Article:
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Cleveland Cavaliers Top Games of 2011-12: #4 -- Lesteria In New Jersey


Continuing our countdown of the Cleveland Cavaliers' top games from the past season (and sorry for the delay, I just moved back to school), we have reached one of the strangest games of the season. David recapped the #5 game of the season last week, Cleveland's inexplicable win on the road against the Thunder. Next on the list is a game that the Cavaliers didn't even win. However, it was so absurd and exciting -- albeit not very well-played -- that I had to include it.

Throughout the shortened 66-game season that somehow felt like the longest season ever, the Cavaliers hit a few bumps in the road. Anderson Varejao went down with an injury and Kyrie Irving missed several games for various minor ailments. Once it became clear that the team was destined for the lottery, the tanking began. It wasn't that the players weren't trying hard -- they were. Rather, the players just weren't very good. And that was by design.

The Cavaliers searched through the D-League, looking for a diamond in the rough. Jeremy Lin made his big splash with the Knicks after spending time in the D-League. Alonzo Gee started in the D-League before catching on with the Cavs. The Cavaliers had roster spots open and signed a bunch of different guys to 10-day contracts. Donald Sloan was one of them. Manny Harris was another. And then there was Lester Hudson.

Hudson was a 27-year old combo guard that had bounced around from the NBA to the D-League to China and back to the NBA. With Irving sustaining a shoulder injury and Anthony Parker being Anthony Parker, the Cavs signed Hudson to a 10-day contract. He had some nice games during that stretch, but none more ridiculous than against the Nets on April 8, 2012.

In a game that the Cavaliers eventually lost by a score of 122-117 in overtime, nothing that happened made any sense. Does anybody remember the Cavs' starting lineup for that night? You probably don't, so here it is:

PG: Donald Sloan

SG: Manny Harris

SF: Alonzo Gee

PF: Antawn Jamison

C: Tristan Thompson


Some more ridiculous things from this game....


Shelden freaking Williams almost had a freaking double-double with 9 points and 10 rebounds (SIX OFFENSIVE).

Donald Sloan dropped 14 dimes with just two turnovers. The only thing is that he shot 3-13 from the field. His 14 assists were four more than Deron Williams total (come at me, Nets fans!) and Williams committed four turnovers. Williams scored 18 points but missed all seven of his three-point attempts.

Tristan Thompson was a beast. He had 15 points and 15 rebounds. He had TEN offensive rebounds.

Antawn Jamison and Gerald Green were freakishly efficient. Green (another D-League product) scored 32 points on 11-18 shooting for the Nets. He made 5 of his 7 three-pointers. Antawn scored 34 points on 12-19 shooting. What the heck happened?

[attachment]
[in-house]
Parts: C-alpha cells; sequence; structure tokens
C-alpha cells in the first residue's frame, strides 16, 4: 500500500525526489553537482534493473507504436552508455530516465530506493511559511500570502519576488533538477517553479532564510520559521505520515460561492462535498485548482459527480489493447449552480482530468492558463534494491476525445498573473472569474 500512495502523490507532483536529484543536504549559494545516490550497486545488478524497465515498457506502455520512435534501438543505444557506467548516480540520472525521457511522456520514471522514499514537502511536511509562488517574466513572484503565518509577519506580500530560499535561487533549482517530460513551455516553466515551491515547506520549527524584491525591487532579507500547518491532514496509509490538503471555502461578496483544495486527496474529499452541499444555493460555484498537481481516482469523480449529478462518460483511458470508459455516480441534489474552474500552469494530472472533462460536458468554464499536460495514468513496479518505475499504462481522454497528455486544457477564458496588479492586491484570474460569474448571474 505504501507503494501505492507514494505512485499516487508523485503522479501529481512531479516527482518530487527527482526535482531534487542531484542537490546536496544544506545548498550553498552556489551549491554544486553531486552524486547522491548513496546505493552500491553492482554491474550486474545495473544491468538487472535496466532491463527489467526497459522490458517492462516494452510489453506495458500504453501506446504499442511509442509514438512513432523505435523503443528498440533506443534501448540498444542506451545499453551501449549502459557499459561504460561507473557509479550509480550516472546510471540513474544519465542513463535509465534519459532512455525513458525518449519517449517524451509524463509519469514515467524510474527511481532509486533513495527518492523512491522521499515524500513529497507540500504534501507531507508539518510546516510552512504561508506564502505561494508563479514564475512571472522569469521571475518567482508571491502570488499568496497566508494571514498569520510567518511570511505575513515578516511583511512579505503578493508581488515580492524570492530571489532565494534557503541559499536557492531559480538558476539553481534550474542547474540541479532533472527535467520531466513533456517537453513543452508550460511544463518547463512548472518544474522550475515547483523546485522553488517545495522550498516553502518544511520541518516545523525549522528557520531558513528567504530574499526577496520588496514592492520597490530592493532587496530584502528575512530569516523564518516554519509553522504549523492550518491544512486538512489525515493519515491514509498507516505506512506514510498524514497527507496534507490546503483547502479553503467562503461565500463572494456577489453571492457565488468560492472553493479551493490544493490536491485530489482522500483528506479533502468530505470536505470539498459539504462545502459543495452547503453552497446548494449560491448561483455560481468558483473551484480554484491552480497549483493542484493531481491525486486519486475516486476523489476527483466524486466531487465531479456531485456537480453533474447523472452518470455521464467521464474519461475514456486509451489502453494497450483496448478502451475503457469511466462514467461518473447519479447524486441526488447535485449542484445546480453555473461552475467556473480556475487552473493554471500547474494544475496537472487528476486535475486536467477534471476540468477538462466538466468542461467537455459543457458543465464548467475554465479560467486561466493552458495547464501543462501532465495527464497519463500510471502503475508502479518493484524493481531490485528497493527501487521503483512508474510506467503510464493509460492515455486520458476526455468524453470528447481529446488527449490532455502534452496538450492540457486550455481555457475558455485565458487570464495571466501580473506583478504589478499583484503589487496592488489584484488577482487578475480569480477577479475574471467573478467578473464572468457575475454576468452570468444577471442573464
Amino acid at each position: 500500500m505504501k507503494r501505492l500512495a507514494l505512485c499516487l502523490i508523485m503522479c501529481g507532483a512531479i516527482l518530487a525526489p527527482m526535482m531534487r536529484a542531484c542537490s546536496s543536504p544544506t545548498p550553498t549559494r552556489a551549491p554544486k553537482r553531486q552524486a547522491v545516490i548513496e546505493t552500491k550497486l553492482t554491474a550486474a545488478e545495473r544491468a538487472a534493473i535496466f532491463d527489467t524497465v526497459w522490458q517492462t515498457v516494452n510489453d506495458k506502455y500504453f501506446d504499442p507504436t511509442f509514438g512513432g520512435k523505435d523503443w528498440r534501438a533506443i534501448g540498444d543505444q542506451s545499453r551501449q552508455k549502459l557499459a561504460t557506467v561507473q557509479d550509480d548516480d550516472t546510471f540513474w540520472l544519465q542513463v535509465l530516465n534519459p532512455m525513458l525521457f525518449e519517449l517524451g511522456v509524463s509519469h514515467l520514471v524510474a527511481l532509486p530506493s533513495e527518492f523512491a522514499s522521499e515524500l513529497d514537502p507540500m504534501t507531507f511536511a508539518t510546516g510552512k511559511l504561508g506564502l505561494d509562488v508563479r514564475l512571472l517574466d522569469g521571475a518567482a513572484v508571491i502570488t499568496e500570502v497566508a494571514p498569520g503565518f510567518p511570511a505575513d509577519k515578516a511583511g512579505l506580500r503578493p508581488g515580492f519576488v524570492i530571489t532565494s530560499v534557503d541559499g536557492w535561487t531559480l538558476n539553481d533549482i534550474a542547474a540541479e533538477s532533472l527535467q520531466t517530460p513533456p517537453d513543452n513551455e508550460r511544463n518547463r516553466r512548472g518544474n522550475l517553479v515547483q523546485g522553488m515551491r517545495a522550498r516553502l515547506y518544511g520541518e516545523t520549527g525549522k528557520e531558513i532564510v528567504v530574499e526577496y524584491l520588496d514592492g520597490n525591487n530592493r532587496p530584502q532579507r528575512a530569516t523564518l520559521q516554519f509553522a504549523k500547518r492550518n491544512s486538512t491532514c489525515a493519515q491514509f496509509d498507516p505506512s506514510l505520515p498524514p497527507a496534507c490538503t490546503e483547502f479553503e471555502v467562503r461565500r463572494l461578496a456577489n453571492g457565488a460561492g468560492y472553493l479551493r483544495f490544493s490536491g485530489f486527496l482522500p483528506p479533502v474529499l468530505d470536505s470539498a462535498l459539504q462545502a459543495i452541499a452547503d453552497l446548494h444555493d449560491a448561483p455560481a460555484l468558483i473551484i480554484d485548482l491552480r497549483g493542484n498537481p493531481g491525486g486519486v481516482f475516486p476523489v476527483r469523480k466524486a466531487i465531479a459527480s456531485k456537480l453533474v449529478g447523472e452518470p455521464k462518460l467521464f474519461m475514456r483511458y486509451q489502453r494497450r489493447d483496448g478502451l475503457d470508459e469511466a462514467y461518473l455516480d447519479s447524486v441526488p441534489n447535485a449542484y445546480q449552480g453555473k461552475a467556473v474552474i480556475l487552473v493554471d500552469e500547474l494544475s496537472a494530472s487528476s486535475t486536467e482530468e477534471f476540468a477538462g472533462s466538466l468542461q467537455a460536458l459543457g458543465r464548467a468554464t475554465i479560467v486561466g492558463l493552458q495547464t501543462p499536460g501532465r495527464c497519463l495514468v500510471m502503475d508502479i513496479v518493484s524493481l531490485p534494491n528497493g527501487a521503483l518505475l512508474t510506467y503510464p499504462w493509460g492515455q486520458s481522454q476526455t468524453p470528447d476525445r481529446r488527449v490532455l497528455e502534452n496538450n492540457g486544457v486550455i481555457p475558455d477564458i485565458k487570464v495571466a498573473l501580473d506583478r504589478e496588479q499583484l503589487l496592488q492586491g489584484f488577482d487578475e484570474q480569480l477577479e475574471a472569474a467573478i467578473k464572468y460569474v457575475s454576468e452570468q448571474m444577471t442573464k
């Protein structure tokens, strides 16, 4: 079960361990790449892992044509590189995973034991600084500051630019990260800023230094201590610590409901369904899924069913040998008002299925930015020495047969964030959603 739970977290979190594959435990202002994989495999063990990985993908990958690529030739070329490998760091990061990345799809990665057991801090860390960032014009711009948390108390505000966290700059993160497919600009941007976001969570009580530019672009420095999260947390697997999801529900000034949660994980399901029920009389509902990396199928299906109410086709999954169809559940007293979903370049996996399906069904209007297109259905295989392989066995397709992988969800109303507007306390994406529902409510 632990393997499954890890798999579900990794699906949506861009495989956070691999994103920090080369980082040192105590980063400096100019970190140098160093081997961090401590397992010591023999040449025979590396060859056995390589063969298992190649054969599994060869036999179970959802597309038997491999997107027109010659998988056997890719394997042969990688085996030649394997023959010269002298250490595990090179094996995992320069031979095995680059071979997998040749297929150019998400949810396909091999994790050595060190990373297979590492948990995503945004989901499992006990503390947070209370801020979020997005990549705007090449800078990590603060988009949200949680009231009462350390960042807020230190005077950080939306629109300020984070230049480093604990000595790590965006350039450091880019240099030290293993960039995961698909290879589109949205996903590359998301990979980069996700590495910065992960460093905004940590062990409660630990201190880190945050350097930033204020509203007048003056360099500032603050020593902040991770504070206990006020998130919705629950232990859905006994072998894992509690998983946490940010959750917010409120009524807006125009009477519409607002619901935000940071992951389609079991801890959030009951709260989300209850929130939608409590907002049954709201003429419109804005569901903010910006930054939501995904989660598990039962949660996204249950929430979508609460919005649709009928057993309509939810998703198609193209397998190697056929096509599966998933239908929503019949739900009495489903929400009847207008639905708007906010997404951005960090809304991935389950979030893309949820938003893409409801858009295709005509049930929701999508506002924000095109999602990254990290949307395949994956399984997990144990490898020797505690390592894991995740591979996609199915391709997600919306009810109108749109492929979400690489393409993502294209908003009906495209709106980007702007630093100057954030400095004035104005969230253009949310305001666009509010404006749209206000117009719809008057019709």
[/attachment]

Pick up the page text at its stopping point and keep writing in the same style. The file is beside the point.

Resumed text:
I could go on and on about the random stuff that happened in this game. But let's get back to the reason that we're here -- Lester Hudson.

Once Hudson started getting some significant minutes with the Cavs, he just started chucking. He shot under 40% in his time last year in Cleveland but averaged over 12 points per game. During a four-game stretch, he averaged just over 23 points per game. It was quite inexplicable and pretty much summed up the 2011-12 Cleveland Cavaliers... just weird. One week the Cavs would look like world-beaters, taking down the likes of Oklahoma City and Denver on the road. The next they would look like a D-League roster and have a 27-year old combo guard drop 26 points in 29 minutes while shooting 6-12 from three.

As Jamison and Green battled back and forth in regulation (Stop. Now read that clause again. That's a thing that actually happened), the two teams were neck and neck as the fourth quarter was winding down. With just over 30 seconds left in the game, Green drained a three to put the Nets up 109-106. Avery Johnson refused to foul and give the Cavs 2 free throws and instead let the Cavs try for a three. With no timeouts, the Cavs scrambled to get the ball across halfcourt and into the hands of a shooter. Manny Harris had the ball on the wing and pump-faked but didn't take the shot (much to the chagrin of Manny Harris guy). Instead, he passed it to Lester Hudson, a career 26.3% three-point shooter. Hudson was in the corner, made a totally unnecessary pump-fake and faded away as he shot the ball.

Hudson drained the shot and Lesteria ensued. It resulted in one of the best lines of the season from Fred McLeod:


Austin Carr yelled deliriously and the game went to overtime. As you know, the Cavs lost in the extra period (which was kind of good because, yaknow, tanking).

Hudson had a couple more solid games. He provided some excitement towards the end of a tough season and then he was gone. As quickly as it arrived, Lesteria disappeared. He signed with the Grizzlies for the remainder of the season but got no playing time. Apparently he's going back to China next season. But no matter where he's playing, Fred is right: he is, indeed, a Cavalier.

He may be gone, but the Legend of Lester will live on in the hearts of Cavs fans forever, maybe. As a great man once said, "Never stop being you, Lester. Goodnight sweet prince."

*montage of Lester Hudson's highlights with 'Chariots of Fire' in the background*

*fade to black*